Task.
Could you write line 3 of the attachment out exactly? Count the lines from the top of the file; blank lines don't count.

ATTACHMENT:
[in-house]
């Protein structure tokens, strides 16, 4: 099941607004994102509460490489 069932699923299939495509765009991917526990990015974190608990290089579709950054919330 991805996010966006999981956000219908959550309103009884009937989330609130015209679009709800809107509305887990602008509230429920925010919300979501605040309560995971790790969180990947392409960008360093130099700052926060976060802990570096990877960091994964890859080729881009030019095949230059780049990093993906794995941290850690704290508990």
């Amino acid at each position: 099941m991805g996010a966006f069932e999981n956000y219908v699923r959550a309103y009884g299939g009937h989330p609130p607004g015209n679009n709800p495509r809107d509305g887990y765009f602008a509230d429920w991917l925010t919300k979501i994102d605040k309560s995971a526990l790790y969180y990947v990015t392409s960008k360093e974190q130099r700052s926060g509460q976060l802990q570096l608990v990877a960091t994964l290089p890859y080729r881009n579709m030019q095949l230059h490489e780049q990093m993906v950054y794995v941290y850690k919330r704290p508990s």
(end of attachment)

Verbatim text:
């Amino acid at each position: 099941m991805g996010a966006f069932e999981n956000y219908v699923r959550a309103y009884g299939g009937h989330p609130p607004g015209n679009n709800p495509r809107d509305g887990y765009f602008a509230d429920w991917l925010t919300k979501i994102d605040k309560s995971a526990l790790y969180y990947v990015t392409s960008k360093e974190q130099r700052s926060g509460q976060l802990q570096l608990v990877a960091t994964l290089p890859y080729r881009n579709m030019q095949l230059h490489e780049q990093m993906v950054y794995v941290y850690k919330r704290p508990s």